– Terrell Owens dropped another pass. I do not want him on the team. At the same time, no receiver is catching more than 2-3 passes in these games. Nobody is standing out. If Golden Tate and Braylon Edwards were catching 2-3 passes each every game, Owens is safely left out. They are not. Everyone wants to say Tate has finally arrived, but he sure appears to be having yet another unproductive pre-season in the passing game. He has not convinced me he can consistently get open against NFL defenders. Edwards is a player I really like, but he has been catching one ball each game, and they are generally jump balls on go-routes. You cannot build an offense around that. Owens will remain in the mix as long as the team has not found a consistent set of receiving targets.
– Remember Ricardo Lockette?
– Remember Kris Durham?
– Sean McGrath had a nice block on one of Turbin’s big runs in the 3rd quarter. It sure looks like he is gaining on, or has already passed, Cameron Morrah.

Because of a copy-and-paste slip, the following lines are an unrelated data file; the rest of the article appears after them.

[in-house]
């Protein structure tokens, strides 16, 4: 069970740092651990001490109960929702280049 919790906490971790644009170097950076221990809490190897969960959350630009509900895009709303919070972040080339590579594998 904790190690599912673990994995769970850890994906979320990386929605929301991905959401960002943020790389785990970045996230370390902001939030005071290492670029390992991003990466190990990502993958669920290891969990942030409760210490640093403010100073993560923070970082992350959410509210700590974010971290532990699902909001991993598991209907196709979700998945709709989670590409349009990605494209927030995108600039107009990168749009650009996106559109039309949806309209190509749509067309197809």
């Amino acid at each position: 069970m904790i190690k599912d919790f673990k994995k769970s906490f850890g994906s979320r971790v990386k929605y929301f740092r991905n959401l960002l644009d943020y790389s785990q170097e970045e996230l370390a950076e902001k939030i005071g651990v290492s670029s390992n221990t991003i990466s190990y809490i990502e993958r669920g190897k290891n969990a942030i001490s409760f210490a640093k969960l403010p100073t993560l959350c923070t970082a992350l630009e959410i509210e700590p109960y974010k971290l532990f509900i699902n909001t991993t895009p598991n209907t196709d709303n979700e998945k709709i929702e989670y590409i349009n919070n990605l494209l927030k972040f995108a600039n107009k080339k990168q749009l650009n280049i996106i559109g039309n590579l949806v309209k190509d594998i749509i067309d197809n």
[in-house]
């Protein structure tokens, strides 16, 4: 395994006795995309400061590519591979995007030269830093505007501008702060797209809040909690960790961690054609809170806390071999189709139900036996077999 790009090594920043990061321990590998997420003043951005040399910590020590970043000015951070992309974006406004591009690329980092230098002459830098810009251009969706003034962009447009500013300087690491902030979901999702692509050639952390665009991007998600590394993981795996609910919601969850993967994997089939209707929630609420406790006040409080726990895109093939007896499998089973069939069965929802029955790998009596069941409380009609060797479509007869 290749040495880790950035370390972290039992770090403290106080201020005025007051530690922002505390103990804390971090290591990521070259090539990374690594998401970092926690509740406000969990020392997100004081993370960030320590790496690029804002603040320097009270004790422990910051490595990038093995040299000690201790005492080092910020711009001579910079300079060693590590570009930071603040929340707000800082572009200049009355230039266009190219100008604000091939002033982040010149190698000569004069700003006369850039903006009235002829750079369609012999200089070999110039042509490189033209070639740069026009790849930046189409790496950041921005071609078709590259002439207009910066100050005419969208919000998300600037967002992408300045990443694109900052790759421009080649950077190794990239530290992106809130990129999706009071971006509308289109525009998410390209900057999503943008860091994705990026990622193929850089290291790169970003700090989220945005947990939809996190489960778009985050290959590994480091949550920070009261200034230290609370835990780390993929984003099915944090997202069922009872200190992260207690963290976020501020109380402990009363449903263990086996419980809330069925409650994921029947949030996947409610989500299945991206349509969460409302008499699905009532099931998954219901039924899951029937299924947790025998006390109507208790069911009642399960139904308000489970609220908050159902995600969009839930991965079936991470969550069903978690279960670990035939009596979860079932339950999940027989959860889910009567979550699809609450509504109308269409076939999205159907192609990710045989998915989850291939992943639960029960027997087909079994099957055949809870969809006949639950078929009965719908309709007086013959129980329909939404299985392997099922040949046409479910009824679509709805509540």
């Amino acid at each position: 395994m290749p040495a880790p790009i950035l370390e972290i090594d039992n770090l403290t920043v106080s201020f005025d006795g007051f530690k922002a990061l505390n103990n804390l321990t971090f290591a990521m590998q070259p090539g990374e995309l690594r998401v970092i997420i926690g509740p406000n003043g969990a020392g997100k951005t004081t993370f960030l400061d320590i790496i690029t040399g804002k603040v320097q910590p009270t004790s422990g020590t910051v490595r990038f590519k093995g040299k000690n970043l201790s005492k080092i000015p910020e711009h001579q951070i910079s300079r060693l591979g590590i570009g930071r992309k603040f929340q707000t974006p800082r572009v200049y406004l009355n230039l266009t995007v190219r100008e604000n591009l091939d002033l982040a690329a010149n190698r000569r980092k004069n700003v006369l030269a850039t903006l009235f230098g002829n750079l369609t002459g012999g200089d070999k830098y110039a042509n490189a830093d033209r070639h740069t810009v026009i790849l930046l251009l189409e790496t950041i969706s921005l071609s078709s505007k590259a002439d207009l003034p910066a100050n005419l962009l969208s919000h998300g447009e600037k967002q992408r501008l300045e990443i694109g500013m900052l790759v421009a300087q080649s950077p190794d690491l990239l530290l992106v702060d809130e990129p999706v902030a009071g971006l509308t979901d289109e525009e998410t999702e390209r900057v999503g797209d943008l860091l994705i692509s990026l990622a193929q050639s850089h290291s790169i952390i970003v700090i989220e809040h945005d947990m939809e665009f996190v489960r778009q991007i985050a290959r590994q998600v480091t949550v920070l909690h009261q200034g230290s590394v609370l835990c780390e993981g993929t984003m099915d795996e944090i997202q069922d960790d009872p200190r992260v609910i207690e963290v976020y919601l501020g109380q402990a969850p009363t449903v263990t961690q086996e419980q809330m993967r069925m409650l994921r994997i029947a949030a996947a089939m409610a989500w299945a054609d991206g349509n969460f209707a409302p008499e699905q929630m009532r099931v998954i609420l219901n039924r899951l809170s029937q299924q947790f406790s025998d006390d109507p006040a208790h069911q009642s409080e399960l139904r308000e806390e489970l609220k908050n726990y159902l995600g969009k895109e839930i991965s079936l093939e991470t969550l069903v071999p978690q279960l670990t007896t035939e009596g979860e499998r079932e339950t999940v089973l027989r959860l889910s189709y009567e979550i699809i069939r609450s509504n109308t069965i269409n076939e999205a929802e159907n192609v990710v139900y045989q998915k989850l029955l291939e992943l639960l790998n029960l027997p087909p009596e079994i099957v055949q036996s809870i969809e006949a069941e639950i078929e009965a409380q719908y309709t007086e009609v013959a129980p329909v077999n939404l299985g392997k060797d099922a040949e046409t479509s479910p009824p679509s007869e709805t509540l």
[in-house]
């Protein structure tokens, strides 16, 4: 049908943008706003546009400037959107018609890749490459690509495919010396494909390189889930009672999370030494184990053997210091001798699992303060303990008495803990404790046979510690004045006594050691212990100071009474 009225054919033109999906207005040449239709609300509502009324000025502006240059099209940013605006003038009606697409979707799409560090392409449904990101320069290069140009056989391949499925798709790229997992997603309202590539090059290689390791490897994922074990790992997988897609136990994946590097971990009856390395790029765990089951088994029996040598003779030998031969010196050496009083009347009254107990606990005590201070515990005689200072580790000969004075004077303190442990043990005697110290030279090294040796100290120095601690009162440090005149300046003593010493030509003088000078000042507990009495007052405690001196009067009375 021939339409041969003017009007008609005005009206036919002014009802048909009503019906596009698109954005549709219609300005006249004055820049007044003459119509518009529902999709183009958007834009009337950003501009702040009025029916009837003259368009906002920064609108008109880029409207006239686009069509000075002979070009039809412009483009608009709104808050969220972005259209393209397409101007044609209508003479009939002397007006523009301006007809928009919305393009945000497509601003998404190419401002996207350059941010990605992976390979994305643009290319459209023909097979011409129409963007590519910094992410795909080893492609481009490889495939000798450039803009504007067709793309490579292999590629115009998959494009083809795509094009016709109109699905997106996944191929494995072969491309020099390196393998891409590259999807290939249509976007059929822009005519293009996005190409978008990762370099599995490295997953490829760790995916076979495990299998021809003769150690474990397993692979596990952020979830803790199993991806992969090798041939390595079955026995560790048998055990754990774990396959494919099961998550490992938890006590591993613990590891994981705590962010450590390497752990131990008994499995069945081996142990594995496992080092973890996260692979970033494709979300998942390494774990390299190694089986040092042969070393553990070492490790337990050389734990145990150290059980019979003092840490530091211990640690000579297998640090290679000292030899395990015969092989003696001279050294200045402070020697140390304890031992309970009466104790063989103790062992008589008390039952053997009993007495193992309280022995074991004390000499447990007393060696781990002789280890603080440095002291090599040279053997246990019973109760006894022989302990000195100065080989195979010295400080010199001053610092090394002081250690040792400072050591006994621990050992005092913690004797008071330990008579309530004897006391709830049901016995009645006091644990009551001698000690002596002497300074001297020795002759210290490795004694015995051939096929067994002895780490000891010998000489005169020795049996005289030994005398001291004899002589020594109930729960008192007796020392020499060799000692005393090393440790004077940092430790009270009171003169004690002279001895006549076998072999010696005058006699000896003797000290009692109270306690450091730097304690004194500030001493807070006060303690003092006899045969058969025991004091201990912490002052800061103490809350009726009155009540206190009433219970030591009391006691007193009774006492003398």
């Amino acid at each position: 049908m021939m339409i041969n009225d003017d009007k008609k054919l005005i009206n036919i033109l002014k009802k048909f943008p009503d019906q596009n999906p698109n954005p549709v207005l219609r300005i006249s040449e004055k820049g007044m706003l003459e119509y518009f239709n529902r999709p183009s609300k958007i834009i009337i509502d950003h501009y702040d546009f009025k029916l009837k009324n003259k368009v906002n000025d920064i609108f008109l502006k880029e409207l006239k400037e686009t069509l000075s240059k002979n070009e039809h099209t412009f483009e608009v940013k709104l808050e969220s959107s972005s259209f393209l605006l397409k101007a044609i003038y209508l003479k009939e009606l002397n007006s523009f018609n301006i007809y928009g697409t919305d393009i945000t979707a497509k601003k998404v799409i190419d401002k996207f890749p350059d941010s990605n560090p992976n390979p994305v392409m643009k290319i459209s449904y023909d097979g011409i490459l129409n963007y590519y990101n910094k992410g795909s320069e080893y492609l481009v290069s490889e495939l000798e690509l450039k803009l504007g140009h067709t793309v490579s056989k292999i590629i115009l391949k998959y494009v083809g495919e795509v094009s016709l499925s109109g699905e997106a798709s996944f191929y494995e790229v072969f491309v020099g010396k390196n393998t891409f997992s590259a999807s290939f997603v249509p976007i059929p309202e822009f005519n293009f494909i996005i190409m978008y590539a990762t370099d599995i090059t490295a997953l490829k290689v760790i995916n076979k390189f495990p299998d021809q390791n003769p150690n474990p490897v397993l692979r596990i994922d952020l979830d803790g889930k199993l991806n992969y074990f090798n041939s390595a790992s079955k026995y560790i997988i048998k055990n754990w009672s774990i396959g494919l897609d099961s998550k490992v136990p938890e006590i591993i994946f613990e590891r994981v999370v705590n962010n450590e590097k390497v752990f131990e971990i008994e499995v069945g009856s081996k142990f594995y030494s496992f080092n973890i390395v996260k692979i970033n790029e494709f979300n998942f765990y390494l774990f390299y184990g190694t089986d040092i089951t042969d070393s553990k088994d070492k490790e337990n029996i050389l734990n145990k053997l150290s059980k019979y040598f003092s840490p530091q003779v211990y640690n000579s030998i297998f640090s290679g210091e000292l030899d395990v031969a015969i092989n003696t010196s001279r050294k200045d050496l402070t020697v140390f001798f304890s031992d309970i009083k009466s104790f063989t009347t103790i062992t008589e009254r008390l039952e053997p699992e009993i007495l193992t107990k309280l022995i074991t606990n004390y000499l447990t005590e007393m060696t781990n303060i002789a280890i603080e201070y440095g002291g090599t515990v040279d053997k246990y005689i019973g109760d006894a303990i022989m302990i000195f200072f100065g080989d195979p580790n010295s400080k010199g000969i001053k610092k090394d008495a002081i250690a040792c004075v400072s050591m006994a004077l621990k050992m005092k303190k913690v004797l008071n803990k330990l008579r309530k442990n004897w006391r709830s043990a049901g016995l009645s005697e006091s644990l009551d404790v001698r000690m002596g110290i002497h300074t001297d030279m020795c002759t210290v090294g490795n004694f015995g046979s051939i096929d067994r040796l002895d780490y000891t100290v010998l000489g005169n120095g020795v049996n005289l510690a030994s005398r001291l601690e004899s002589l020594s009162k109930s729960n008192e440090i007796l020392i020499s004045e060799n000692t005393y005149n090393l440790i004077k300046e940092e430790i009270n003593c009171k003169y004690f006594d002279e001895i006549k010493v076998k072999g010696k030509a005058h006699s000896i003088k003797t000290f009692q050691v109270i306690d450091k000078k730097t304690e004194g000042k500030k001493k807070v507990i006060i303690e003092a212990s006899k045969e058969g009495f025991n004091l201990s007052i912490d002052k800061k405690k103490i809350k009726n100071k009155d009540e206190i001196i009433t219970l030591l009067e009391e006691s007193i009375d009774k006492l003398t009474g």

– Charly Martin. Have I mentioned Charly Martin? Martin gets open and has good hands. The quarterbacks started finding him early in camp, and they clearly trust him. He had a fantastic block to spring Tate on the big punt return. He just may be wiggling his way onto this team, which would be a massive upset.
– Leon Washington is in trouble. I absolutely love having the guy on the team, but there are a variety of factors working against him. He is 29-years-old, has a heavier contract than the younger guys, Kregg Lumpkin has played well, Vai Taua may be better than Michael Robinson real soon, and the kickoff return rules are reducing the value of return men. I’ve talked about this for months, and am sorry to say I think his chances of making the squad are less than 50%.